This is a course in the physiology of animals, or, to use a common phrase, how animals work.
Animals are, in one sense, machines, and the aim of the science of physiology is to understand how these machines function—what drives them, how they operate, the interaction of the various systems they comprise, and the physical and chemical constraints on how they work.
Animals are also organisms, and this course is intended to help you understand how animals work as integrated units, i.e. as organisms. We will be concerned with how organisms’ various components work to keep an animal alive, with how these are coordinated, and how the various types of animals, despite their disparate evolutionary histories, solve common physiological problems, sometimes in remarkably innovative ways.
This course is intended for the upper-division biology student. It is also a good course for graduate students and practicing professionals looking for a brush-up course in animal physiology. I presume that you come into this course with the background in chemistry, physics, mathematics and biology that can be reasonably expected of a senior biology student. The course consists of about five hours of video clips, parceled into six lectures. This is the first module of four similar courses. This module covers respiration. Subsequent modules cover blood and circulation; digestion and metabolism; and heat and water balance. All four comprise one semester of a two-semester course in animal physiology.
Physiology is a science marked by many divisions. The question we want to explore here is whether there is a unified set of principles that can cover all the different kinds of physiologies that are out there.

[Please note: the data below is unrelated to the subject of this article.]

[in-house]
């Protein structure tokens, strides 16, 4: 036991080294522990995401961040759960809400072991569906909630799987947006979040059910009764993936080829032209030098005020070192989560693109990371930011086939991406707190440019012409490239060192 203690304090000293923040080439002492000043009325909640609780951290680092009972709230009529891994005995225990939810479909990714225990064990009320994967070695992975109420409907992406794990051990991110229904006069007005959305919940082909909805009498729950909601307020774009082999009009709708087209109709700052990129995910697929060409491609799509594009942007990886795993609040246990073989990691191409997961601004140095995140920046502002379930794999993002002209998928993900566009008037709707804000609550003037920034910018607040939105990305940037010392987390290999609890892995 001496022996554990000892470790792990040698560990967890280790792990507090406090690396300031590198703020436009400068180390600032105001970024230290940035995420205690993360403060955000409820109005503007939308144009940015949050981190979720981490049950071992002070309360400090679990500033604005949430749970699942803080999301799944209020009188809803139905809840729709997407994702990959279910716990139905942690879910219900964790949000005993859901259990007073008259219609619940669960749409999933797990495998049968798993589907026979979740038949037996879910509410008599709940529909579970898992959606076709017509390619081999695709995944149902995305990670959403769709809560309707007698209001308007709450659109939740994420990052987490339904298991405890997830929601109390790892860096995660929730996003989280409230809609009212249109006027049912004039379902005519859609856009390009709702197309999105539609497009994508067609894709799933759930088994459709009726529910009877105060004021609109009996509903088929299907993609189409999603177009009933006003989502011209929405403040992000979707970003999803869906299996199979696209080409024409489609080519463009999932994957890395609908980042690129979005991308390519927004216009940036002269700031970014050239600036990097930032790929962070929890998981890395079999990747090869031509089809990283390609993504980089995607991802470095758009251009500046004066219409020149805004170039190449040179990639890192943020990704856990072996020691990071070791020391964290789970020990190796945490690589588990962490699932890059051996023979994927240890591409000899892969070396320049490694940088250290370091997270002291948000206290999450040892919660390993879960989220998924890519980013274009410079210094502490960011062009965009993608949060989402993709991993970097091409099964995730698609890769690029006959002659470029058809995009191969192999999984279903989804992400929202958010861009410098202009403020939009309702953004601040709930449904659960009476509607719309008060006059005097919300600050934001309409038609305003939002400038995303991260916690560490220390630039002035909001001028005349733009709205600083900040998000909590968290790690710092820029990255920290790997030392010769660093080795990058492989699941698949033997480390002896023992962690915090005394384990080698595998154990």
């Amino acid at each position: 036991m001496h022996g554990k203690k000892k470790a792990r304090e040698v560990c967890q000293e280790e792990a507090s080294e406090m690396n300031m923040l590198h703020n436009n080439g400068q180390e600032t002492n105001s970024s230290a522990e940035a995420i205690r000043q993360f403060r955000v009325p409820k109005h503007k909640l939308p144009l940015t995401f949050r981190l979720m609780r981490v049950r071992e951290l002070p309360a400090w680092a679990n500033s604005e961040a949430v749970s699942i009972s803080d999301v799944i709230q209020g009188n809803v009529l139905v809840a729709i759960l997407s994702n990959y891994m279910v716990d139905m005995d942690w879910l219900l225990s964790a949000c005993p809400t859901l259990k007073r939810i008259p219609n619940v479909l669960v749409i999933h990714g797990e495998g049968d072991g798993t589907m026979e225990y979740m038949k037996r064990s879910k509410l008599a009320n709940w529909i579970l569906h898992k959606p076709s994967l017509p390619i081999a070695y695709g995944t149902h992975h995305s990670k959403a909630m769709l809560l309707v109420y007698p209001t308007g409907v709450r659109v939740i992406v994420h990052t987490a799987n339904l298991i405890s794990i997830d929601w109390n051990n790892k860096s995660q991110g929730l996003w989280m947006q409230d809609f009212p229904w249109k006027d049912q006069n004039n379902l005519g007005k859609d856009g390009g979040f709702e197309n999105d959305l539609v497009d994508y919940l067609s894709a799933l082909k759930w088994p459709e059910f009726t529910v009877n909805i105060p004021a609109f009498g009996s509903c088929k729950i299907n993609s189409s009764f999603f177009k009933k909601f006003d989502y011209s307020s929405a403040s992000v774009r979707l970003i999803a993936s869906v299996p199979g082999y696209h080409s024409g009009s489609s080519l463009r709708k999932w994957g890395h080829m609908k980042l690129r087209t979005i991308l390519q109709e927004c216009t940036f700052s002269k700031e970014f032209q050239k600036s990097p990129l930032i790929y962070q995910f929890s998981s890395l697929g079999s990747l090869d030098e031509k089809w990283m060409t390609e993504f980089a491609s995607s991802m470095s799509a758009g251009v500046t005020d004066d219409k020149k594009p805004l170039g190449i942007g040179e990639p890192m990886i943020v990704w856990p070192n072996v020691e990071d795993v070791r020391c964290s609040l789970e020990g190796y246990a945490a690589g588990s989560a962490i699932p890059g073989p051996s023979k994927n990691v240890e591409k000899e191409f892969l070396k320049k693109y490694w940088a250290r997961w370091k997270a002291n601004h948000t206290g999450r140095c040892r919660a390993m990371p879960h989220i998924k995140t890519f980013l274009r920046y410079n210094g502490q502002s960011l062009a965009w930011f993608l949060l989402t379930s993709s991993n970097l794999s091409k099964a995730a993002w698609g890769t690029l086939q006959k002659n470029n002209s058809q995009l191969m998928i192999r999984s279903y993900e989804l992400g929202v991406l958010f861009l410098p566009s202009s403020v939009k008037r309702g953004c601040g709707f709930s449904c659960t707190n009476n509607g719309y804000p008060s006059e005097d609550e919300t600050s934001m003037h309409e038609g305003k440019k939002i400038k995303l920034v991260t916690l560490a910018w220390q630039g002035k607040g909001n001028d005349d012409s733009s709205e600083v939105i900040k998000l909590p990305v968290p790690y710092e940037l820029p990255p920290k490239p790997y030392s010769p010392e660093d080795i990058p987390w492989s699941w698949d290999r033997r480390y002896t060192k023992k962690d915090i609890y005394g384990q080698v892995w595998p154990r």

KW: reductionism; Ernest Rutherford; thermodynamics;
Thermodynamics is a set of principles that unifies all the different kinds of physiology. Physiology is governed by three principles. The first is the law of conservation of energy, or the first law of thermodynamics.
KW: thermodynamics; first law; conservation of energy;
Even though energy is conserved as is transformed from one form into another, the conversion is not perfect. Any work producing transaction inevitably involves a certain loss of heat. This is the second law of thermodynamics, or the law of increasing entropy.
KW: second law of thermodynamics; entropy; Sadi Carnot; Rudolf Clausius; salt balance; ATPase; potassium; sodium;
There is a third law of thermodynamics that defines the concept of temperature. Rather than a temperature scale set on arbitrary limits, like the freezing or boiling points of water, the third law of thermodynamics allows us to set a thermodynamic temperature that properly describes what temperature is, namely an energy density.
KW: third law of thermodynamics; thermodynamic temperature; Kelvin temperature; Celsius temperature;
The three laws of thermodynamics were formulated for so-called closed thermodynamic systems. Closed thermodynamic systems are those in which energy can neither enter nor leave, but this does not describe the typical thermodynamics of living systems. These are so-called open thermodynamic systems in which energy flows through the system and create order in the process.
KW: open thermodynamic system; closed thermodynamic system; salt balance; equilibrium; dynamic;
The general definition of physiology we see can be found in thermodynamics, in particular the thermodynamics of open systems, which energy flow is. In this light physiology is the study of the dynamics of systems that spontaneously create order and sustain it.
KW: homeostasis; dynamic disequilibrium; super organisms; scalability; free energy; entropy reduction;
KW:glucose; oxidative phosphorylation; ATP; glycolysis; Krebs cycle; electron transport; electron flow; oxidation potential; carbon dioxide; water; oxygen;